Who's an icky polly then?
Britain recorded its first case of infection from the most virulent stain of the avian flu virus this week, as the disease continued its westward march through Europe.
The death of a South American parrot at an exotic bird importing and retailing firm appears to have resulted from a failure of quarantine regulations.
At the same time, the European Union was expected to announce a temporary ban on the commercial importation of millions of wild birds this week after a request from the British government for tougher action.
British experts called for a review of quarantine procedures after an imported parrot died of bird flu at Pegasus Birds in Essex, south-east England.
A spokesperson for the United Kingdom’s Department for Environment, Food and Rural Affairs (Defra) refused to confirm the identity of the ‘disease site’‘, but veterinary and other animal welfare sources said the company had been responsible for housing the parrot in quarantine conditions.
The bird, from Surinam, died after apparently contracting H5NI from imported Taiwanese birds kept in the same living space, in what a leading avian vet said was a ‘failure’’ of quarantine regulations.
It emerged last week that the Royal Society for the Prevention of Cruelty to Animals had previously investigated animal welfare at Pegasus Birds. Half the aviaries at the site were empty, but some chickens and parakeets were in cages, waiting to be sold.
Brett Hammond, director of Pegasus Birds, refused to comment when contacted at his home.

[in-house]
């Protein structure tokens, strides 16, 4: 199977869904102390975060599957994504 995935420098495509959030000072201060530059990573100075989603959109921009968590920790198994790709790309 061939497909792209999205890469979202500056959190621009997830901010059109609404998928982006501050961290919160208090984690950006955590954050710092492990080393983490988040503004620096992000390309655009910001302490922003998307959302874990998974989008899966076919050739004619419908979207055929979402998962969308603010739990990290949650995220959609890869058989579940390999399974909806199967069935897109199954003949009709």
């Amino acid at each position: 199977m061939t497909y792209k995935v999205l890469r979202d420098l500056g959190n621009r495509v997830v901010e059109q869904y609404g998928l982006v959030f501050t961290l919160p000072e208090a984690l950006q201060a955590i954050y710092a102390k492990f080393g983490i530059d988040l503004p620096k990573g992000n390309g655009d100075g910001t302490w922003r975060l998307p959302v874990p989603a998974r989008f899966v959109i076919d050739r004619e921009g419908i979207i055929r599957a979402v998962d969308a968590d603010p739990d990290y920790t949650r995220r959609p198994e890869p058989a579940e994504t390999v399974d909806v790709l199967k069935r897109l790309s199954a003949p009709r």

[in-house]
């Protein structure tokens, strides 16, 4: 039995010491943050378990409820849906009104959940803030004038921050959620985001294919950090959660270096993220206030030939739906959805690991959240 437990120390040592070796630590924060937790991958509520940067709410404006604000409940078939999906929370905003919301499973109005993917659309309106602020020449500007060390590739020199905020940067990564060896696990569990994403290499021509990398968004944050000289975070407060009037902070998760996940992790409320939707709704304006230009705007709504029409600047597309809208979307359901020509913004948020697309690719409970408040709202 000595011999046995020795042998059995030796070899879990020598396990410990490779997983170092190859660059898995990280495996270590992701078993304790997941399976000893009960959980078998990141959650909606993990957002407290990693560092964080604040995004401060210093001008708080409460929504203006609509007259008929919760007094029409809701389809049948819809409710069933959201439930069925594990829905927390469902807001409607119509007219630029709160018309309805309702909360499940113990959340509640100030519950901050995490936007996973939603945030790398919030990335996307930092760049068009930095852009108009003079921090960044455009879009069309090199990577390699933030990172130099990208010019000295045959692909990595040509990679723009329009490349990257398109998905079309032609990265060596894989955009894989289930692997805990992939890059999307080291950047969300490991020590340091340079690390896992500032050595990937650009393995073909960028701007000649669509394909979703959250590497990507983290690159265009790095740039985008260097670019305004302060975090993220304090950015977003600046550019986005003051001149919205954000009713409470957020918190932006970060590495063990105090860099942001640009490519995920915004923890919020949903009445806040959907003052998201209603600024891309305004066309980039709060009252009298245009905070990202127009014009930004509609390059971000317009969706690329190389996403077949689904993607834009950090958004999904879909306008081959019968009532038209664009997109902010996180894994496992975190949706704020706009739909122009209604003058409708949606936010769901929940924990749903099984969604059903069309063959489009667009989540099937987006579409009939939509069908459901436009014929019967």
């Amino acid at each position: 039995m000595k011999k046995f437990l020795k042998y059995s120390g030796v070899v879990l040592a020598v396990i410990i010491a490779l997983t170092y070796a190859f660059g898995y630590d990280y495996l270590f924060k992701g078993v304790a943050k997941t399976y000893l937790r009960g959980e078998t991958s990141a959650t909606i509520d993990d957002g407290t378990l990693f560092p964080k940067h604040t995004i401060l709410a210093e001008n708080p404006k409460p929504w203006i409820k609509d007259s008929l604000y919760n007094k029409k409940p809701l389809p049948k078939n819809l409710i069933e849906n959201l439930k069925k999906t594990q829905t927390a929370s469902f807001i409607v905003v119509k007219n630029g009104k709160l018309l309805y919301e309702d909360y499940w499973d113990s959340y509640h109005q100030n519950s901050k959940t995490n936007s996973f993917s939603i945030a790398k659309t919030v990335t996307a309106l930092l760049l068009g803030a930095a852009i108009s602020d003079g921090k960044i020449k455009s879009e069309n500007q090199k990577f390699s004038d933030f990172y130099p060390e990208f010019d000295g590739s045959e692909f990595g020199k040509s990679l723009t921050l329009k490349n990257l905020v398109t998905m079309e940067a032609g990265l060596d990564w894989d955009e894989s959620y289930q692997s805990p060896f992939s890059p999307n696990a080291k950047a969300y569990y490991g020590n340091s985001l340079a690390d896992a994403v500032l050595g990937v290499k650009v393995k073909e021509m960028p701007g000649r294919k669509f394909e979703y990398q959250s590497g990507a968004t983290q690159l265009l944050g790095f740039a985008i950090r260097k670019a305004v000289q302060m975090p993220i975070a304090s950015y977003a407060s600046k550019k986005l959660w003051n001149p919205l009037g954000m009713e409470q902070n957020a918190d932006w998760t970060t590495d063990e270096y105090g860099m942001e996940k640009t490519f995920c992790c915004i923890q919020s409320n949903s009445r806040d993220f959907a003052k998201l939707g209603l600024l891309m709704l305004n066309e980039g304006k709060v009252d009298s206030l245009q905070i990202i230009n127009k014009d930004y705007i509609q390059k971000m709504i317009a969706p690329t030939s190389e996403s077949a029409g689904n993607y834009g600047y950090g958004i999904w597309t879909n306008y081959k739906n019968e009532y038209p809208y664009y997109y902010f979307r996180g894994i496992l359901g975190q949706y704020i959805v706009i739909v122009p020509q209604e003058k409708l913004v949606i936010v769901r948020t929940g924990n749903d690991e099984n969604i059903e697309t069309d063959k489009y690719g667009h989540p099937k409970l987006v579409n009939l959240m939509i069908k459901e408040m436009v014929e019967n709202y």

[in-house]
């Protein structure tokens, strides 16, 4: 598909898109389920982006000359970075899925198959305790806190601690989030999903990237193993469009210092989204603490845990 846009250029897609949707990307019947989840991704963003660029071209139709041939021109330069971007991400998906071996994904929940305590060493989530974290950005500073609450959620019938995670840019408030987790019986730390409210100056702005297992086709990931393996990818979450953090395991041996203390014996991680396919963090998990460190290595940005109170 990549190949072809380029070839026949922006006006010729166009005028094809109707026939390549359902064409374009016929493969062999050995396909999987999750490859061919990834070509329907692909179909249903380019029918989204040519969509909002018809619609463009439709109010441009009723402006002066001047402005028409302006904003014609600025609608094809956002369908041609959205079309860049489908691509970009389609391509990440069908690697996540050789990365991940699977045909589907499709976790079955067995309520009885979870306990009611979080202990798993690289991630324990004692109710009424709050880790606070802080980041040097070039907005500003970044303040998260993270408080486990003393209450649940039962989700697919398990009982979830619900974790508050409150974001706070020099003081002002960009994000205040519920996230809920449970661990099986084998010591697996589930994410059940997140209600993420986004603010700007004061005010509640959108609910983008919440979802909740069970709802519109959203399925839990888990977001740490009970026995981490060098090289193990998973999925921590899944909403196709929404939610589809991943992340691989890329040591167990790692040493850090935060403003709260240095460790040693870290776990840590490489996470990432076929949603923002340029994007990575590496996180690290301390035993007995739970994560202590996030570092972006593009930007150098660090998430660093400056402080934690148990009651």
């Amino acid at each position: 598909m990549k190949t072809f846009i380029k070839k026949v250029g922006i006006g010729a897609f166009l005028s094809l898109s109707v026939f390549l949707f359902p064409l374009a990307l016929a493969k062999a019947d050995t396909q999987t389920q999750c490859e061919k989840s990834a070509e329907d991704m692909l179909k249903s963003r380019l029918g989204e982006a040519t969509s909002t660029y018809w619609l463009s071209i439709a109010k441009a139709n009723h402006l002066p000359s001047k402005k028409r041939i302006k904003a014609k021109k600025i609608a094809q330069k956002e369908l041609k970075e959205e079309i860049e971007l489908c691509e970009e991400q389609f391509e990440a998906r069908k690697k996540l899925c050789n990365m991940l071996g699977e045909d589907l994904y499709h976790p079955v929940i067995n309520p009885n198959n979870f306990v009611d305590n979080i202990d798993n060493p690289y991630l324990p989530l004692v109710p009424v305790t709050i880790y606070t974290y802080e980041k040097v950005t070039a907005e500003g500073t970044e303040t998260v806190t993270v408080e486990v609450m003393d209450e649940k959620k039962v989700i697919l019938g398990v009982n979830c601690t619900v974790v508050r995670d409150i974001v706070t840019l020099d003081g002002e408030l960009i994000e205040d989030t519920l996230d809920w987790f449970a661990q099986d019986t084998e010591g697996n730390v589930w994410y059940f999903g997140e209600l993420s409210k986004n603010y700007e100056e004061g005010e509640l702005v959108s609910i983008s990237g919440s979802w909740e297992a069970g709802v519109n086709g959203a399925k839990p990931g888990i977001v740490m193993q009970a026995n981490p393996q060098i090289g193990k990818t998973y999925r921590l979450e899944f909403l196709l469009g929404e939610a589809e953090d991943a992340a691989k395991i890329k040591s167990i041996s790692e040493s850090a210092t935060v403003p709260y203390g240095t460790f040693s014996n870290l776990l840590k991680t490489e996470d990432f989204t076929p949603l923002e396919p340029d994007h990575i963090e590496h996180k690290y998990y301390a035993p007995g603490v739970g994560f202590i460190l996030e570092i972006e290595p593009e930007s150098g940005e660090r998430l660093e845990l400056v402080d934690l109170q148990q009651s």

His partner, Katrin Geilin, said: ‘We have been told by Defra not to say anything.”
Alan Jones, a leading avian vet, said there should be an urgent review of the quarantine conditions in the UK. ‘There should never have been a situation where birds from different continents shared the same air space,’’ he said. ‘I would question the wisdom at the moment anyway of having brought in birds from South-East Asia at all.’‘
Debby Reynolds, the government’s chief veterinary officer, said quarantine regulations would be examined urgently, adding there were ‘quite a number of unanswered questions”. Imported birds must spend at least 30 days in quarantine.
Quarantine facilities are privately run and licensed by Defra, but Duncan McNiven, a Royal Society for the Protection of Birds investigative officer, said the system was badly regulated.
‘What people often don’t realise is that these birds aren’t held in some state-of-the-art facility at London-Heathrow airport,” he said. ‘They are quarantined in a shed in a backyard somewhere and a government vet will visit and take away dead birds to test.
‘They are then sold on through pet shops and bird fairs and some of these are in huge halls with all these imported birds and lots of people crowded round.”
Avian vets welcomed the expected EU decision to widen the ban on importing live birds to the whole of Europe. Import bans have already been imposed on live birds from areas where H5NI has been confirmed, including Turkey, Romania and the Greek island of Chios.
Nearly 250 000 rare birds, some under threat of extinction, are commercially imported into Britain each year under the convention on the international trade in endangered species.—